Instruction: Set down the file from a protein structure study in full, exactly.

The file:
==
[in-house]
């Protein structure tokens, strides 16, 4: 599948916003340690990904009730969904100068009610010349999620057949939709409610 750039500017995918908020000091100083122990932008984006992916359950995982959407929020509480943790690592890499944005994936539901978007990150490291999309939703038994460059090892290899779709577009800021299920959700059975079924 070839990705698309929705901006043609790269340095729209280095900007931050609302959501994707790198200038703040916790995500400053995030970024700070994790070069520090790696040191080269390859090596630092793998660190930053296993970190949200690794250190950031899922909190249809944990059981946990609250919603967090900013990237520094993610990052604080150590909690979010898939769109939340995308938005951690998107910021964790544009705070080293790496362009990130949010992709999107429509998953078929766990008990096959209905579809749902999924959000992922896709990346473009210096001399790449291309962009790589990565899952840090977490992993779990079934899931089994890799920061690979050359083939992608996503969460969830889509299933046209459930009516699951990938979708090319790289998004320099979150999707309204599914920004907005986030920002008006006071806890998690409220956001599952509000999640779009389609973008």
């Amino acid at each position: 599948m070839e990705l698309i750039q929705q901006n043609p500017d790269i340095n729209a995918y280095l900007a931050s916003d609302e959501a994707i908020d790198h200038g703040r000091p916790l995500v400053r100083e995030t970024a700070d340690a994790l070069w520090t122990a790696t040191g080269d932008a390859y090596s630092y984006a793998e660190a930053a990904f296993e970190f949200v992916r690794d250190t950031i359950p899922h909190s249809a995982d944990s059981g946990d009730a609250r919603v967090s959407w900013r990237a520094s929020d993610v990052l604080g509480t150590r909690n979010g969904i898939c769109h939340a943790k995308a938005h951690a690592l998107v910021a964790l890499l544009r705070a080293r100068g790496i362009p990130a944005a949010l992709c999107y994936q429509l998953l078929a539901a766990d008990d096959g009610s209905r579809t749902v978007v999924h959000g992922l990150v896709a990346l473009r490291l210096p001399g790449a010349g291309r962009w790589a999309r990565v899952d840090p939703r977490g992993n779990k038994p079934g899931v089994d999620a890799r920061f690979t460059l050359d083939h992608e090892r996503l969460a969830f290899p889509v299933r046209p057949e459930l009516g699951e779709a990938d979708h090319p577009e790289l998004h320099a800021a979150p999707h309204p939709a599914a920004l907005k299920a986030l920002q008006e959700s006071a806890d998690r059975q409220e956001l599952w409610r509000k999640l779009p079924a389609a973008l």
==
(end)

[in-house]
């Protein structure tokens, strides 16, 4: 599948916003340690990904009730969904100068009610010349999620057949939709409610 750039500017995918908020000091100083122990932008984006992916359950995982959407929020509480943790690592890499944005994936539901978007990150490291999309939703038994460059090892290899779709577009800021299920959700059975079924 070839990705698309929705901006043609790269340095729209280095900007931050609302959501994707790198200038703040916790995500400053995030970024700070994790070069520090790696040191080269390859090596630092793998660190930053296993970190949200690794250190950031899922909190249809944990059981946990609250919603967090900013990237520094993610990052604080150590909690979010898939769109939340995308938005951690998107910021964790544009705070080293790496362009990130949010992709999107429509998953078929766990008990096959209905579809749902999924959000992922896709990346473009210096001399790449291309962009790589990565899952840090977490992993779990079934899931089994890799920061690979050359083939992608996503969460969830889509299933046209459930009516699951990938979708090319790289998004320099979150999707309204599914920004907005986030920002008006006071806890998690409220956001599952509000999640779009389609973008």
């Amino acid at each position: 599948m070839e990705l698309i750039q929705q901006n043609p500017d790269i340095n729209a995918y280095l900007a931050s916003d609302e959501a994707i908020d790198h200038g703040r000091p916790l995500v400053r100083e995030t970024a700070d340690a994790l070069w520090t122990a790696t040191g080269d932008a390859y090596s630092y984006a793998e660190a930053a990904f296993e970190f949200v992916r690794d250190t950031i359950p899922h909190s249809a995982d944990s059981g946990d009730a609250r919603v967090s959407w900013r990237a520094s929020d993610v990052l604080g509480t150590r909690n979010g969904i898939c769109h939340a943790k995308a938005h951690a690592l998107v910021a964790l890499l544009r705070a080293r100068g790496i362009p990130a944005a949010l992709c999107y994936q429509l998953l078929a539901a766990d008990d096959g009610s209905r579809t749902v978007v999924h959000g992922l990150v896709a990346l473009r490291l210096p001399g790449a010349g291309r962009w790589a999309r990565v899952d840090p939703r977490g992993n779990k038994p079934g899931v089994d999620a890799r920061f690979t460059l050359d083939h992608e090892r996503l969460a969830f290899p889509v299933r046209p057949e459930l009516g699951e779709a990938d979708h090319p577009e790289l998004h320099a800021a979150p999707h309204p939709a599914a920004l907005k299920a986030l920002q008006e959700s006071a806890d998690r059975q409220e956001l599952w409610r509000k999640l779009p079924a389609a973008l």